GOP blurring faces in Jan. 6 security tapes, says Speaker Johnson

GOP blurring faces in Jan. 6 security tapes, says Speaker Johnson

Speaker Mike Johnson (R-La.) said that House Republicans are blurring the faces of those who breached the Capitol on Jan. 6 before releasing more security footage in order to protect them from retaliation by the Department of Justice.

“We have to blur some of the faces of persons who participated in the events of that day because we don’t want them to be retaliated against and to be charged by the DOJ and to have other concerns and problems,” Johnson said in a press conference on Tuesday.

“We’re working steadily on it. And we’ve hired additional personnel to do that,” Johnson said. “And all of those tapes, ultimately at the end, will be out so everybody can see them.”

After Johnson’s remarks, his deputy chief for communications clarified that the blurring would be done to prevent all forms of retaliation, and that Justice already had access to raw footage.

“Faces are to be blurred from public viewing room footage to prevent all forms of retaliation against private citizens from any non-governmental actors. The Department of Justice already has access to raw footage from January 6, 2021,” Deputy Chief for Communications Raj Shah wrote in a tweet.

Last month, House Republicans put an initial trance of security footage from Jan. 6 online, where it is available through the public. The House Administration Oversight Subcommittee, chaired by Rep. Barry Loudermilk (R-Ga.), has led the effort to re-investigate Jan. 6 and the Democratic-controlled select committee that probed the attack — and particularly former President Trump’s role in it — in the last Congress.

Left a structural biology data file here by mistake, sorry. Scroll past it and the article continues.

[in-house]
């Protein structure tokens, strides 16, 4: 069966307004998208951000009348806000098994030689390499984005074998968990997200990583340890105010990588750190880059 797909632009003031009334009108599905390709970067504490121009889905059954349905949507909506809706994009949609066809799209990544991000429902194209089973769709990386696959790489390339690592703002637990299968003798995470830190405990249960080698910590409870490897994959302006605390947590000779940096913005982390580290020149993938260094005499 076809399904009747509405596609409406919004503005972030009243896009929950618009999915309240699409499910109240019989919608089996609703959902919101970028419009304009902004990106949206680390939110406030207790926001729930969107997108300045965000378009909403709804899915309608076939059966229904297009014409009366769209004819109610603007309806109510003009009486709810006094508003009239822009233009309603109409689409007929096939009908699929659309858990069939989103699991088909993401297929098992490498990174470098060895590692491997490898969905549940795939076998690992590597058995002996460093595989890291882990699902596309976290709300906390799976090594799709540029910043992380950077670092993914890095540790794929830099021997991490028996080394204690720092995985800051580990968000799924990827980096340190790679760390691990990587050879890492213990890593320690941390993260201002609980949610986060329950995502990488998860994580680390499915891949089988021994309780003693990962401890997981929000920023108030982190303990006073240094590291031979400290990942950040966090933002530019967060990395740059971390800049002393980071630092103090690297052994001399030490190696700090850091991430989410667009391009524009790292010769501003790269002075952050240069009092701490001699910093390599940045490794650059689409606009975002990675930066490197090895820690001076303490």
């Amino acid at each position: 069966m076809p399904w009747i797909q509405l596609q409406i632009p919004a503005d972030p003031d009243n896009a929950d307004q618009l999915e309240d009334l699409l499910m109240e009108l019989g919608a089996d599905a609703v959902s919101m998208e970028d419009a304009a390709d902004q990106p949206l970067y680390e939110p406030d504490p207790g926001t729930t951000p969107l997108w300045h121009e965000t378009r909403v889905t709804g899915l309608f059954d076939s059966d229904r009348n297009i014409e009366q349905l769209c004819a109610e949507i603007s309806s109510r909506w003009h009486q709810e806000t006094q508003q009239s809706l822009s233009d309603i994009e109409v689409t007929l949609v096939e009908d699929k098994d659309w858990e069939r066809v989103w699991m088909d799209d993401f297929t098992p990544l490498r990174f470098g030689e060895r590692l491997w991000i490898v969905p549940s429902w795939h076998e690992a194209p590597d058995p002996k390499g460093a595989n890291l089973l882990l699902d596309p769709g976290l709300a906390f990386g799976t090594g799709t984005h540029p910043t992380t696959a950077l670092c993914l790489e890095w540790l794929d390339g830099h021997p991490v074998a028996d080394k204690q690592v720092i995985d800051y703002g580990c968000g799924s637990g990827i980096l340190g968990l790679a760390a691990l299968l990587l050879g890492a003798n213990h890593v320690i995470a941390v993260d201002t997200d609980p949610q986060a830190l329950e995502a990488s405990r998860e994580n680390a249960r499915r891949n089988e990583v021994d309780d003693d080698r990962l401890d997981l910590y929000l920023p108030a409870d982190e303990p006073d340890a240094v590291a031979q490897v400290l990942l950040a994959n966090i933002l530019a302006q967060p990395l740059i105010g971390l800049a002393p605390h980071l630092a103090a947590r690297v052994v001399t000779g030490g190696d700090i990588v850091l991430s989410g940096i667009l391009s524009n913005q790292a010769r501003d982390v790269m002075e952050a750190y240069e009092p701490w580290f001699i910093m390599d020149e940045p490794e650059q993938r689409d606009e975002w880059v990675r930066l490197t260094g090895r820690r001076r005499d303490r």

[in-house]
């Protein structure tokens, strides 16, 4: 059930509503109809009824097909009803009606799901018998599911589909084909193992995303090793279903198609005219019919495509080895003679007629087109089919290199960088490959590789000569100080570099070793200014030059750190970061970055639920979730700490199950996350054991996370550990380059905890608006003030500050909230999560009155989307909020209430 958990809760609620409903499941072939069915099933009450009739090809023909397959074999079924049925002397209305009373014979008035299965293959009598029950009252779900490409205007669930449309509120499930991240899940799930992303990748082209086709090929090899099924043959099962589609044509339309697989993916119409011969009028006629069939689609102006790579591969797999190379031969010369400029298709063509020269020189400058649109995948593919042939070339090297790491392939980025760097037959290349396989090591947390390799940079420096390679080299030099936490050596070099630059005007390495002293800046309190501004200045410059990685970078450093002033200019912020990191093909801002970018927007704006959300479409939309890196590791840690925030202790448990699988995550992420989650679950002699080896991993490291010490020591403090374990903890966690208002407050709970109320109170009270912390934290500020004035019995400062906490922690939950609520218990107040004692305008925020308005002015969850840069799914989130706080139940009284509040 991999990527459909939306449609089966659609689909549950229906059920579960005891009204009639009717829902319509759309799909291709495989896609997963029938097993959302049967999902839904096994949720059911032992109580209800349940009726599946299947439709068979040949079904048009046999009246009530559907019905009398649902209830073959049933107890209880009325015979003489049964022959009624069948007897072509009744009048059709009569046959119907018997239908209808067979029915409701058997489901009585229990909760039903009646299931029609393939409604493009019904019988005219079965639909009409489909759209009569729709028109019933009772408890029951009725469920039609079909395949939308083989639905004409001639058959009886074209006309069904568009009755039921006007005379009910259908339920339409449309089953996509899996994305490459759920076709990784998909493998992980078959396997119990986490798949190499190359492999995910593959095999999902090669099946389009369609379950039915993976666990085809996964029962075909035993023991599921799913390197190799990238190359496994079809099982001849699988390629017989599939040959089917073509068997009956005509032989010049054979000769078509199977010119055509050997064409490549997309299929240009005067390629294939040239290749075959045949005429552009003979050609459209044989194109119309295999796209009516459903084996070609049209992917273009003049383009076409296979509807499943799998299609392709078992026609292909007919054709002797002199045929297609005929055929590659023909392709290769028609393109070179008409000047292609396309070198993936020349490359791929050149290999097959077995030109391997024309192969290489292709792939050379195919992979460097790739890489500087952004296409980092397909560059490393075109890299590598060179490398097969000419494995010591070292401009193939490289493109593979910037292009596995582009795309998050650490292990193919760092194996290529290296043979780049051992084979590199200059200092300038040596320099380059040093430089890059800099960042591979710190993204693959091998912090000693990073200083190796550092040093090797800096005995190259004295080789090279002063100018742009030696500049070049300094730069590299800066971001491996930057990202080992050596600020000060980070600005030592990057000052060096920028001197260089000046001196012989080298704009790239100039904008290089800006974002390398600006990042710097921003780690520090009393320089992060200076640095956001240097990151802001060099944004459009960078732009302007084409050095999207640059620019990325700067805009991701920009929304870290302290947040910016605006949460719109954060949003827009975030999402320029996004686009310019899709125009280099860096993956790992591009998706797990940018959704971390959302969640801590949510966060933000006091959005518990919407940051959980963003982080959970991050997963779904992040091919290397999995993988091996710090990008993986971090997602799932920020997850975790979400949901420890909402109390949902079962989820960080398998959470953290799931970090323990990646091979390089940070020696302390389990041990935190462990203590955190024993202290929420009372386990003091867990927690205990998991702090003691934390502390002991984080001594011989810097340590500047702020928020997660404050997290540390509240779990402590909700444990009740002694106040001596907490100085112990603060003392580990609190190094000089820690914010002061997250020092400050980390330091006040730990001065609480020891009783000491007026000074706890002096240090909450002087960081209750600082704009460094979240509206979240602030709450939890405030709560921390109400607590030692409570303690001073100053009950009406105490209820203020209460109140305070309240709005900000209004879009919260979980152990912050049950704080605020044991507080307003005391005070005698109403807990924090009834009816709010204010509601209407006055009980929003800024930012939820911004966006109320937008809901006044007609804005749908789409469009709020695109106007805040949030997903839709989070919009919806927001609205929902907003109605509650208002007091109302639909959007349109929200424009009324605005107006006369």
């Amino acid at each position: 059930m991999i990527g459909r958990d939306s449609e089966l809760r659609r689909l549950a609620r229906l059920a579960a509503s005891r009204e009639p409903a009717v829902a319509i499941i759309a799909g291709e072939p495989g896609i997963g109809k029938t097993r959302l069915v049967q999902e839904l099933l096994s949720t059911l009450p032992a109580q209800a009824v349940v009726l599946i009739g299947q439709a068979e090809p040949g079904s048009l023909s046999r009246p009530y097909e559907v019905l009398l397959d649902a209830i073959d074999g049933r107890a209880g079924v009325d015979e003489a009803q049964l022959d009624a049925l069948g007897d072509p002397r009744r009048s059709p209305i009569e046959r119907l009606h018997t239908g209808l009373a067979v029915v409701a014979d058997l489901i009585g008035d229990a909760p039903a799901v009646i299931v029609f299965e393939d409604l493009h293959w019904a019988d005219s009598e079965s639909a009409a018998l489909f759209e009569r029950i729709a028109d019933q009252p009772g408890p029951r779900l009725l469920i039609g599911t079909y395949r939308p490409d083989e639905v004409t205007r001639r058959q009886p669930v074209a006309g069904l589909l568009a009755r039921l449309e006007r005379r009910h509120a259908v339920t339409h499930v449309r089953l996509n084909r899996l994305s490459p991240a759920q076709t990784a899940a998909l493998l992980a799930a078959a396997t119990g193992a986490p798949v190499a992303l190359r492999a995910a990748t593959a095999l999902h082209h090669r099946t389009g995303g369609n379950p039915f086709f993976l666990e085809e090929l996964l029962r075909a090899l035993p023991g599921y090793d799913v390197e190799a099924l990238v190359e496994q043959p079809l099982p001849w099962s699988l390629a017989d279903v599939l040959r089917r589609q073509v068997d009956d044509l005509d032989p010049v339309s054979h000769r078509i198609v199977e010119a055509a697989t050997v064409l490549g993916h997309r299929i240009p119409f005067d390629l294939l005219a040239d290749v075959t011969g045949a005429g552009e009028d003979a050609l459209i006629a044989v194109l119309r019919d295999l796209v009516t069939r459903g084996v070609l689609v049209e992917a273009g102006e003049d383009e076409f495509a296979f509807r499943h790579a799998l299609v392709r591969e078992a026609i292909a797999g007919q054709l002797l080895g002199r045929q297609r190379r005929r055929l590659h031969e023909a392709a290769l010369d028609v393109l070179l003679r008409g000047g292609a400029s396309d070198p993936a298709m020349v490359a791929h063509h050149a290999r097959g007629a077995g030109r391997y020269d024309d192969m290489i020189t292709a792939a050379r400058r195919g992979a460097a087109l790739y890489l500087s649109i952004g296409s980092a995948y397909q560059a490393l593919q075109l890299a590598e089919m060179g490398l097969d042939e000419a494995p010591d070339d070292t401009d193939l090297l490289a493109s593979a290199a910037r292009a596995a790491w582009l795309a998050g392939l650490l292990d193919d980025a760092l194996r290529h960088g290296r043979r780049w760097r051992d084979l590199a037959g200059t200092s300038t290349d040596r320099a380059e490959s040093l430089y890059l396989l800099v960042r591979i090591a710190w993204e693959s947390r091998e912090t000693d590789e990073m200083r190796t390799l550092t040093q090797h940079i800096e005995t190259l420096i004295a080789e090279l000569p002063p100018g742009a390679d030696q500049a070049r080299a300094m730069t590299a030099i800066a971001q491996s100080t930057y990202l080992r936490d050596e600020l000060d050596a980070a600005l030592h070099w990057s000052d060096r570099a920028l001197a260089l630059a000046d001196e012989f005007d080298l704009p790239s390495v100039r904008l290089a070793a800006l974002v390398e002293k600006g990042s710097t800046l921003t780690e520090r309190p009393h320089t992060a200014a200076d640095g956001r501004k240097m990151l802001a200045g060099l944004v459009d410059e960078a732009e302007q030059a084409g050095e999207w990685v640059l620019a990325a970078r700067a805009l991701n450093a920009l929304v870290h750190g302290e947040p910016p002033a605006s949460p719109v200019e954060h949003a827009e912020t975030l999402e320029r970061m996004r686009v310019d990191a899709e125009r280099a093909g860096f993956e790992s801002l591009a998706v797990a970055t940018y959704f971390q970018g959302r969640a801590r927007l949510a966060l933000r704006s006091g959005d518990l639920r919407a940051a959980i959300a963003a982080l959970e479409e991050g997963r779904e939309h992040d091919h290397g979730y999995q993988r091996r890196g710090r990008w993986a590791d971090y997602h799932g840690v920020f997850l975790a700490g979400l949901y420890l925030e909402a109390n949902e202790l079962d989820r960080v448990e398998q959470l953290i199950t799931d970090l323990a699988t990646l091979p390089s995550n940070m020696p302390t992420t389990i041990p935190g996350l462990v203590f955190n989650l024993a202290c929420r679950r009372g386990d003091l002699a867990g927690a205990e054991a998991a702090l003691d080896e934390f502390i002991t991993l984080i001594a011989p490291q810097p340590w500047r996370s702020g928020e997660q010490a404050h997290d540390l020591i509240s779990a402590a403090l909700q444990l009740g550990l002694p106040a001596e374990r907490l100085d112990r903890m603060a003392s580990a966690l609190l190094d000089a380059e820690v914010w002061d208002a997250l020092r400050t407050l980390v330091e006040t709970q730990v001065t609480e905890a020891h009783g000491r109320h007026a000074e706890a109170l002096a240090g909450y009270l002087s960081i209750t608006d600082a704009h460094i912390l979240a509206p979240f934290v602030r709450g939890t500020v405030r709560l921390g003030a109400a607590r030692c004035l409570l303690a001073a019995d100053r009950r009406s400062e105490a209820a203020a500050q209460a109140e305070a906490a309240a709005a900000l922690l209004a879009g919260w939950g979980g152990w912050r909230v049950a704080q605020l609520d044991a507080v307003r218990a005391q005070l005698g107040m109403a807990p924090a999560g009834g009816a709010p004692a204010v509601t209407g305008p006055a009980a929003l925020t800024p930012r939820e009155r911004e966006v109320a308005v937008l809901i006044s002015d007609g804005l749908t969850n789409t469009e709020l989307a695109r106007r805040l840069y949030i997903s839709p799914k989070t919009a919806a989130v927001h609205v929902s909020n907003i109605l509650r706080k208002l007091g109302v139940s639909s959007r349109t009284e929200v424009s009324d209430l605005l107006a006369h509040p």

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The original plan for the committee was to publicly release security footage clips that were specifically requested by media outlets. But with the change in Speaker from Rep. Kevin McCarthy (R-Calif.) to Johnson, the House Administration Committee is now proactively reviewing all footage and posting as much online as possible, as well as allowing members of the public to request time at the in-person terminals.

Johnson had said when the footage was originally released last month that processing of the clips “will involve blurring the faces of private citizens on the yet unreleased tapes to avoid any persons from being targeted for retaliation of any kind.”

But his comments on Tuesday were notable in that he suggested DOJ charges were a specific retaliation risk.

Some of the clips that were released by the committee have been taken out of context or misrepresented, such as by individuals online speculating that federal agents had largely pushed the Capitol attack.

One clip that circulated questioned whether a rioter was flashing a federal badge. But that clip actually showed a man holding up a vape device; he was sentenced to 51 months in prison, according to NBC News.

“I don’t think partisan elected officials in Washington should present a narrative and expect that it should be seen as the ultimate truth,” Johnson said of Jan. 6.

“The release of the January 6 tapes is a critical and important exercise. We want transparency,” Johnson said. “House Republicans trust the American people to draw their own conclusions.”

This story was updated at 2:24 p.m.

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